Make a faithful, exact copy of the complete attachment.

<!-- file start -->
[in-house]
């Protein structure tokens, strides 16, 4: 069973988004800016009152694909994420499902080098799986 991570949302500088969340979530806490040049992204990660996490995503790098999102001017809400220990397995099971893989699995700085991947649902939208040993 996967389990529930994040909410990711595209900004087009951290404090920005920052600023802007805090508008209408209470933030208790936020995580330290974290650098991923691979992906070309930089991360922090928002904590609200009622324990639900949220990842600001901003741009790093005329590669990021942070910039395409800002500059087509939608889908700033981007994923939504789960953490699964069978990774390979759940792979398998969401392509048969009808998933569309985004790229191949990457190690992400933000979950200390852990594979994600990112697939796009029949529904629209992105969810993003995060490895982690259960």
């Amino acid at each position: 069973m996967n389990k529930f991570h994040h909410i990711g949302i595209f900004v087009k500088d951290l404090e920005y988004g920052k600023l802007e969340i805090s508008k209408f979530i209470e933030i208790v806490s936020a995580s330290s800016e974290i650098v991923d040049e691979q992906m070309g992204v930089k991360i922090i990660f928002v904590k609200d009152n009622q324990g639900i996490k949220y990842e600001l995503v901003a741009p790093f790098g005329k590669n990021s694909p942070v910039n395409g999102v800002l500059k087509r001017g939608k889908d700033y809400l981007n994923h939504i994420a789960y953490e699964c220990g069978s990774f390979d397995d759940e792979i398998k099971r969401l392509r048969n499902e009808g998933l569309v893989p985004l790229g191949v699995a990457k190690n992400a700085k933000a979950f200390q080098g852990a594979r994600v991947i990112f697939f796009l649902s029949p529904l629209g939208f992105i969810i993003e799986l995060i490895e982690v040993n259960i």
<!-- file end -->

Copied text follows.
[in-house]
């Protein structure tokens, strides 16, 4: 069973988004800016009152694909994420499902080098799986 991570949302500088969340979530806490040049992204990660996490995503790098999102001017809400220990397995099971893989699995700085991947649902939208040993 996967389990529930994040909410990711595209900004087009951290404090920005920052600023802007805090508008209408209470933030208790936020995580330290974290650098991923691979992906070309930089991360922090928002904590609200009622324990639900949220990842600001901003741009790093005329590669990021942070910039395409800002500059087509939608889908700033981007994923939504789960953490699964069978990774390979759940792979398998969401392509048969009808998933569309985004790229191949990457190690992400933000979950200390852990594979994600990112697939796009029949529904629209992105969810993003995060490895982690259960």
């Amino acid at each position: 069973m996967n389990k529930f991570h994040h909410i990711g949302i595209f900004v087009k500088d951290l404090e920005y988004g920052k600023l802007e969340i805090s508008k209408f979530i209470e933030i208790v806490s936020a995580s330290s800016e974290i650098v991923d040049e691979q992906m070309g992204v930089k991360i922090i990660f928002v904590k609200d009152n009622q324990g639900i996490k949220y990842e600001l995503v901003a741009p790093f790098g005329k590669n990021s694909p942070v910039n395409g999102v800002l500059k087509r001017g939608k889908d700033y809400l981007n994923h939504i994420a789960y953490e699964c220990g069978s990774f390979d397995d759940e792979i398998k099971r969401l392509r048969n499902e009808g998933l569309v893989p985004l790229g191949v699995a990457k190690n992400a700085k933000a979950f200390q080098g852990a594979r994600v991947i990112f697939f796009l649902s029949p529904l629209g939208f992105i969810i993003e799986l995060i490895e982690v040993n259960i």